When gas was cheap in price, I had no issue driving and going 15 mins away for each return visit. (Plus, I'd fudge the time slip anway)....As`long as you were VISIBLE, that's all they cared about. You had to be an example.
Wasting Time In The Ministry--How Did You Do It??
I was raised by inactive JW parents, but at 16 I bought into "the truth." At that time, field service was to me a life-saving work. I would walk around with a 20 pound briefcase full of books (in two languages) and brochures to cover every possible topic that could come up. I would get into arguments with householders and would implore them to accept the lifeline i was offering.
By the time I was finished my first full year of pioneering (I was 18), field service had morphed into an exercise in counting hours. I remember the exact moment when it reached a tipping point. It was August 31. I needed 10 hours in field service to finish out my 1,000 hours for the year. It was summer. School was out, so I swapped out unbaptized children of various JWs throughout the day and went out to field service with them. That way I could continue to count my time. In the evening when I was finally done, I took one of the kids to a Chucky Cheese type establishment to celebrate.
It was not a joyous occasion for me, though. I realized the pointless nature of what I was doing. I'd gone from believing that I was saving people's lives to finding ways to game the system and waste time to maintain a "privilege." I never completed a second year of pioneering. I was done.
I struggle with serious, deep, chronic depression. There have been times that I (I am an elder) would deliberately arrange the group so that I was "odd man out". That meant I was going door-to-door alone. Then, when I went to each door, I would stand there for the usual amount of time that I would if no one was home, but I would not ring the bell or knock at all. The householder, if they noticed me, would simply think that they couldn't hear my knock. They were generally going to ignore me anyhow, so it didn't matter. The other publishers could not hear that I wasn't ringing the doorbell or knocking.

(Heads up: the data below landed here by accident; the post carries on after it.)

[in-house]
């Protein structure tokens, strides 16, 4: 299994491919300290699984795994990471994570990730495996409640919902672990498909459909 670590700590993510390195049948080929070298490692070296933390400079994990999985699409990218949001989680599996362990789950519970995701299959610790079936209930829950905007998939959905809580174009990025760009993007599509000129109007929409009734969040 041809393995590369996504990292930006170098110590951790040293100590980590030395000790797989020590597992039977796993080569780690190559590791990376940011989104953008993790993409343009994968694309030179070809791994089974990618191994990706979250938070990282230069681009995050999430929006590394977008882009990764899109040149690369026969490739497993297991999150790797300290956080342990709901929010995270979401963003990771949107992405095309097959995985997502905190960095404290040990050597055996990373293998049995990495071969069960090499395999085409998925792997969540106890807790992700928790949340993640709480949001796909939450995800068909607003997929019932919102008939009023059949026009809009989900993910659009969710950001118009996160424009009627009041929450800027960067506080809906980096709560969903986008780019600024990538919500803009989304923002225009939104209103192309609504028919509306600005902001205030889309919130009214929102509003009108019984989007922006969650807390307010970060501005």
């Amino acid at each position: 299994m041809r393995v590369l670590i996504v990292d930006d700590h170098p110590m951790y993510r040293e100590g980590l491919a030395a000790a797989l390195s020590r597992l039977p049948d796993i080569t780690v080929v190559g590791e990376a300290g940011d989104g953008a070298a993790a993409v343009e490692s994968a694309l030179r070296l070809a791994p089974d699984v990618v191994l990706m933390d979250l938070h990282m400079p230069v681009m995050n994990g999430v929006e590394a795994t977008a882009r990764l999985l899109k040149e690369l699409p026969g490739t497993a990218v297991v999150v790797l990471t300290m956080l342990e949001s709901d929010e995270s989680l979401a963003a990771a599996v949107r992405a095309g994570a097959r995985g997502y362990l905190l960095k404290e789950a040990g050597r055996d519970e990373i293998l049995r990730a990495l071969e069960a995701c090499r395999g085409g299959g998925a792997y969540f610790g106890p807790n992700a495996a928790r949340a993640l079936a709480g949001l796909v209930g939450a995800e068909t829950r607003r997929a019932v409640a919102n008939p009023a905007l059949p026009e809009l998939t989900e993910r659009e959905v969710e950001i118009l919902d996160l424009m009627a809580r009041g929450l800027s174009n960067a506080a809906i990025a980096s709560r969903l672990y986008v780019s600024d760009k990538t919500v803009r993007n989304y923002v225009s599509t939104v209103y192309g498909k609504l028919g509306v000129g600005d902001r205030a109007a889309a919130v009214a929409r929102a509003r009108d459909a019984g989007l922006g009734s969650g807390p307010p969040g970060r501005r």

I don't really do that now because I don't have nearly as much difficulty with depression any more.
Never, I can relate to getting those required hours on the last day of the SerFarce Year.
CC, glad that you're feeling better.
This thread reminds me of a brother I heard about who always drove and always dropped everyone off and then went to get donuts and coffee for the group.
He always reported a lot of hours, but no one could ever remember him actually going to anyone's door.
@Committeechairman, your story surpises me.
I've heard of a lot of JWs using the fake knock, fake doorbell routine but never an elder doing it.
Most of the elders I knew were the gung ho foot in the door types.
When they got into the street witnessing kick, I HATED that. I did it twice and blew it off. A couple of elders tried to call me out on it and I told them that's why I never was a Service Overseer. (I held every other position over the years but that one. I disliked preaching when I realized it was all for nothing.)
I struggle with serious, deep, chronic depression.
I would not ring the bell or knock at all .
There was an MS/Pioneer at my hall who battled through serious bouts of depression himself.
Handing out tracts during the very early hours of the morning at the parking lots of local grocery stores and gas stations was popular in my area. On one occassion I found him sitting in his car, alone, no tie, with the windows up just sulking.
Other times he would arrange the group so that he would be the odd man out. Rather than fake knocking he would drive around making sure "the sisters were okay." Kind of like a rent a cop.
I used to really loathe the guy (he was an a-hole in a lot of other ways), but with time I've come to realize he was suffering from something he couldn't really seek treatment for.
He eventually went to MTS and found ways of skirting difficult assignments. Last I heard he'd been DF'd. I lost touch with him about a decade ago.
Having to go out in service is depressing in itself!
I would always team up with a girlfriend and then we would drive around town and leave magazines at laundry mats.
great way to get rid of, I mean place magazines.